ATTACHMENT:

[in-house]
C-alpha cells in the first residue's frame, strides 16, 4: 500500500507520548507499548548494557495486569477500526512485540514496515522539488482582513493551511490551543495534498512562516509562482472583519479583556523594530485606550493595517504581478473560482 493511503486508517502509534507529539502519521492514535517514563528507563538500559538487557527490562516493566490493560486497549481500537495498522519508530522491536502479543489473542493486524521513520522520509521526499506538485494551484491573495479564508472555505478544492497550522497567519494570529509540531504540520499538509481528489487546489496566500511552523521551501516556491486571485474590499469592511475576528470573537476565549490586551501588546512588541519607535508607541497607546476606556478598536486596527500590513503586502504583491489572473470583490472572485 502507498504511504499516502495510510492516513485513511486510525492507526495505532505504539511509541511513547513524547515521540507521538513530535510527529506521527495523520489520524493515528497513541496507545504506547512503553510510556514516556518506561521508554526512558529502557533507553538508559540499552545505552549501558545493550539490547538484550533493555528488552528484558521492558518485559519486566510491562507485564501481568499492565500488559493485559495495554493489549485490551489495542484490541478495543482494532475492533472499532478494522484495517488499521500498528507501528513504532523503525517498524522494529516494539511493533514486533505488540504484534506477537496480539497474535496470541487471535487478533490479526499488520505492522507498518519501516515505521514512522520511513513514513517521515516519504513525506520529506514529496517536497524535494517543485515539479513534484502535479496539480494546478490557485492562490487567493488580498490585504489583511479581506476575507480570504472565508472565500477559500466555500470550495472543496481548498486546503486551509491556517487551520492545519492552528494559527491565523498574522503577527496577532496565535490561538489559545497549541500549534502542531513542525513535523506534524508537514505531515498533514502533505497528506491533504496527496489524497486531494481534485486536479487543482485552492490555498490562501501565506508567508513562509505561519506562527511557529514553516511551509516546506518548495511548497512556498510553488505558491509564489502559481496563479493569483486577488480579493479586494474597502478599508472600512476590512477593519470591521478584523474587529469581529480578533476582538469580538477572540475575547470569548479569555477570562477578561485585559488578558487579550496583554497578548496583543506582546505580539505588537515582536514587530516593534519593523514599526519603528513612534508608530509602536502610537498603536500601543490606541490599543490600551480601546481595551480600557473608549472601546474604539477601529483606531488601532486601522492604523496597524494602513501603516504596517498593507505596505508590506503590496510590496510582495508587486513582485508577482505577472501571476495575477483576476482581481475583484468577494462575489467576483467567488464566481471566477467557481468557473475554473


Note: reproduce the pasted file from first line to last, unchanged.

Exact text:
[in-house]
C-alpha cells in the first residue's frame, strides 16, 4: 500500500507520548507499548548494557495486569477500526512485540514496515522539488482582513493551511490551543495534498512562516509562482472583519479583556523594530485606550493595517504581478473560482 493511503486508517502509534507529539502519521492514535517514563528507563538500559538487557527490562516493566490493560486497549481500537495498522519508530522491536502479543489473542493486524521513520522520509521526499506538485494551484491573495479564508472555505478544492497550522497567519494570529509540531504540520499538509481528489487546489496566500511552523521551501516556491486571485474590499469592511475576528470573537476565549490586551501588546512588541519607535508607541497607546476606556478598536486596527500590513503586502504583491489572473470583490472572485 502507498504511504499516502495510510492516513485513511486510525492507526495505532505504539511509541511513547513524547515521540507521538513530535510527529506521527495523520489520524493515528497513541496507545504506547512503553510510556514516556518506561521508554526512558529502557533507553538508559540499552545505552549501558545493550539490547538484550533493555528488552528484558521492558518485559519486566510491562507485564501481568499492565500488559493485559495495554493489549485490551489495542484490541478495543482494532475492533472499532478494522484495517488499521500498528507501528513504532523503525517498524522494529516494539511493533514486533505488540504484534506477537496480539497474535496470541487471535487478533490479526499488520505492522507498518519501516515505521514512522520511513513514513517521515516519504513525506520529506514529496517536497524535494517543485515539479513534484502535479496539480494546478490557485492562490487567493488580498490585504489583511479581506476575507480570504472565508472565500477559500466555500470550495472543496481548498486546503486551509491556517487551520492545519492552528494559527491565523498574522503577527496577532496565535490561538489559545497549541500549534502542531513542525513535523506534524508537514505531515498533514502533505497528506491533504496527496489524497486531494481534485486536479487543482485552492490555498490562501501565506508567508513562509505561519506562527511557529514553516511551509516546506518548495511548497512556498510553488505558491509564489502559481496563479493569483486577488480579493479586494474597502478599508472600512476590512477593519470591521478584523474587529469581529480578533476582538469580538477572540475575547470569548479569555477570562477578561485585559488578558487579550496583554497578548496583543506582546505580539505588537515582536514587530516593534519593523514599526519603528513612534508608530509602536502610537498603536500601543490606541490599543490600551480601546481595551480600557473608549472601546474604539477601529483606531488601532486601522492604523496597524494602513501603516504596517498593507505596505508590506503590496510590496510582495508587486513582485508577482505577472501571476495575477483576476482581481475583484468577494462575489467576483467567488464566481471566477467557481468557473475554473